I have been ill since I was a child, but became fully disabled at the age of 42. I am now 60. It was a gradual decline. I think being a single parent with a lot of stress probably didn't help . Anyway, when I became disabled and could no longer work. My brain fog and exhaustion was severe. I went through a period of " morning " ....the death of my former self. Over time I learned that distracting myself ...seeing good friends, doing something fun, exercising ( swimming, warm water exercise and walking) was the best thing to do. But it has to be positive experiences. Negative experiences just amplify the misery. I now focus on what Positive things I experience, and never dwell on what I have lost. For whatever reason...this is my life. It could be worse. I have a roof over my head, and a doxie and Pomeranian that bring joy and comfort. So when I am stuck on the sofa, what can be better than having my two buddies laying with me. Anyway....My heart goes out to all of you that have this invisible illness.

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One thing POTS is teaching me is to SLOW down and that it is OK to slow down. It is teaching me self-compassion and how to take care of myself and not take my good days for granted. It is teaching me how to take care of my body. Prior to my diagnosis, I was a cigarette smoker of 30 years, I took prescription sleeping pills for over 25 years, I took psychiatric medication for bipolar disorder, I drank caffeine (a gallon a day between coffee, tea and Mountain Dew), I exhausted myself physically, and spent endless hours in worry about one thing or another (I have always been a worrier). I did not exercise regularly, I did not eat right (in fact sometimes only one meal a day). The day I was admitted to the hospital for the flare that took me down and led to my diagnosis, I stopped ALL OF IT! No more nicotine, no more caffine, no more sleeping pills or psyche meds. AND I AM GRATEFUL to have all that garbage out of my system. There are days where I am plagued with symptoms and there are days where I am not, but no matter what the day, I make sure to drink my prescribed amount, to eat correctly, to get rest when I feel like I need it, to take pleasure in watching a TV program or reading a book or listening to an audio book on days when my vision is bad. I miss hot baths but have learned to enjoy a warm soak. It was hard to change my mindset. Initially I was preoccupied with my symptoms, my heart rate, my blood pressure, but now I just listen to my body. I have also involved myself with a 12 step program for fellowship and support and spirituality and it has helped me to see things differently. I also practice mindfulness and connect with nature as much as I can. I have found delight in activities indoors when it is too hot outside. I have learned not to worry because worrying about anything including my symptoms only aggravates my autonomic nervous system and makes things worse.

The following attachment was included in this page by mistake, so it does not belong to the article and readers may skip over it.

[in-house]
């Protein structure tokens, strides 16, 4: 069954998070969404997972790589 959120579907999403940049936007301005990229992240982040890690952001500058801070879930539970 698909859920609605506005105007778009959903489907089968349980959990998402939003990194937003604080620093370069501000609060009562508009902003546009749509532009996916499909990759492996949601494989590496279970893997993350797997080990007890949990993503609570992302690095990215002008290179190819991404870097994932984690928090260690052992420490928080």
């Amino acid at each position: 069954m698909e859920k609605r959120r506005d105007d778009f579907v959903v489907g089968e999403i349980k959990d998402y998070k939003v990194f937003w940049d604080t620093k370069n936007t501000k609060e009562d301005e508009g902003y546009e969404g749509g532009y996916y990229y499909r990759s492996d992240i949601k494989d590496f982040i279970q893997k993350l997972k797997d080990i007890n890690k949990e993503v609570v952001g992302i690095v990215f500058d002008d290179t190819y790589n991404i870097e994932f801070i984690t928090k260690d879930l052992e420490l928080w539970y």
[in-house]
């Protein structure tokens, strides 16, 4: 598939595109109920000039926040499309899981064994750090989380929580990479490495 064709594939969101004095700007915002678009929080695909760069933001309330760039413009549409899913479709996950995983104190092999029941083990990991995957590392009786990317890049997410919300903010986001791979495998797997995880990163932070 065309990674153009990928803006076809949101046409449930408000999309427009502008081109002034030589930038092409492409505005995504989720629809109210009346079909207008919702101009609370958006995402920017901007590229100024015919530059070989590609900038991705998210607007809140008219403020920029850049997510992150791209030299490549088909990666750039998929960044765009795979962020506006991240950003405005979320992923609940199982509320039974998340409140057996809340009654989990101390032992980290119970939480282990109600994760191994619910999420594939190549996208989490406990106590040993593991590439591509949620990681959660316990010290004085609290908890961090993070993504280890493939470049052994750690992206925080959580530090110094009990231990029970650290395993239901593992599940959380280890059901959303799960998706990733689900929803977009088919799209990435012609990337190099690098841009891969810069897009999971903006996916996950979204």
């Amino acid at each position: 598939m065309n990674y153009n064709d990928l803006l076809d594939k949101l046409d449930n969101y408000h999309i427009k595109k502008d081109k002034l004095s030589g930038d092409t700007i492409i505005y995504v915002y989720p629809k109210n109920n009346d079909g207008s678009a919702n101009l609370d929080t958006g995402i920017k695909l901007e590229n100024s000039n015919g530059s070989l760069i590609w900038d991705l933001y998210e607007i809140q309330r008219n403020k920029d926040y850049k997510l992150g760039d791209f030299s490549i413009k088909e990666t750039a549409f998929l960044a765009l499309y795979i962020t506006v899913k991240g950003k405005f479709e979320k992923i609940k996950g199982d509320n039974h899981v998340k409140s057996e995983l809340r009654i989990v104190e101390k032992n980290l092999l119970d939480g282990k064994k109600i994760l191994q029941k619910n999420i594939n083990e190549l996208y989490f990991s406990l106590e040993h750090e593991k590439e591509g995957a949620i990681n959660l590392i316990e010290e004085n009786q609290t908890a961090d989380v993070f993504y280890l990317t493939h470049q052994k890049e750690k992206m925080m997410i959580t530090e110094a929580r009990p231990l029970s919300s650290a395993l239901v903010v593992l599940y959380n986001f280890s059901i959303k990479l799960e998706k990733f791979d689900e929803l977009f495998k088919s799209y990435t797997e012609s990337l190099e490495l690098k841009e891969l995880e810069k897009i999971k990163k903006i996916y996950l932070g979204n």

I understand your distress... I really do.... In the beginning I went through all the stages of grief like someone diagnosed with a terminal illness, and I still do sometimes, the frustration of not being able to function at the same capacity even in self care activities (I still sit in the shower most of the time), I had to get my hair cut short because lifting my arms over my head to blow dry and flat iron was exhausting to me. Losing sexual functioning, the ability to have my body be MINE! I told the nurses in the hospital that I felt that my body had been highjacked and in fact it has, but I do not have to allow my mind and my mood to suffer along with my body and keeping my mood elevated will in fact make the body stuff easier to deal with. I have also been seeing a therapist to help me deal with all of this. The anger toward myself and toward God for making this be my fate, the depression and sadness, the "what ifs" and "is this going to get worse as I age"... I just can't go there. For me keeping it one day at a time, one moment at a time helps, and remembering that even though we have been dealt this diagnosis, no ones life is guaranteed, nor is the length of our life. So just seize the moment and exist within in it and do the best we can in that moment, and breathe... breathing is so important. Deep breathing exercises, biofeedback, progressive muscle relaxation, I am doing it all, and it is helping both my mind and my body.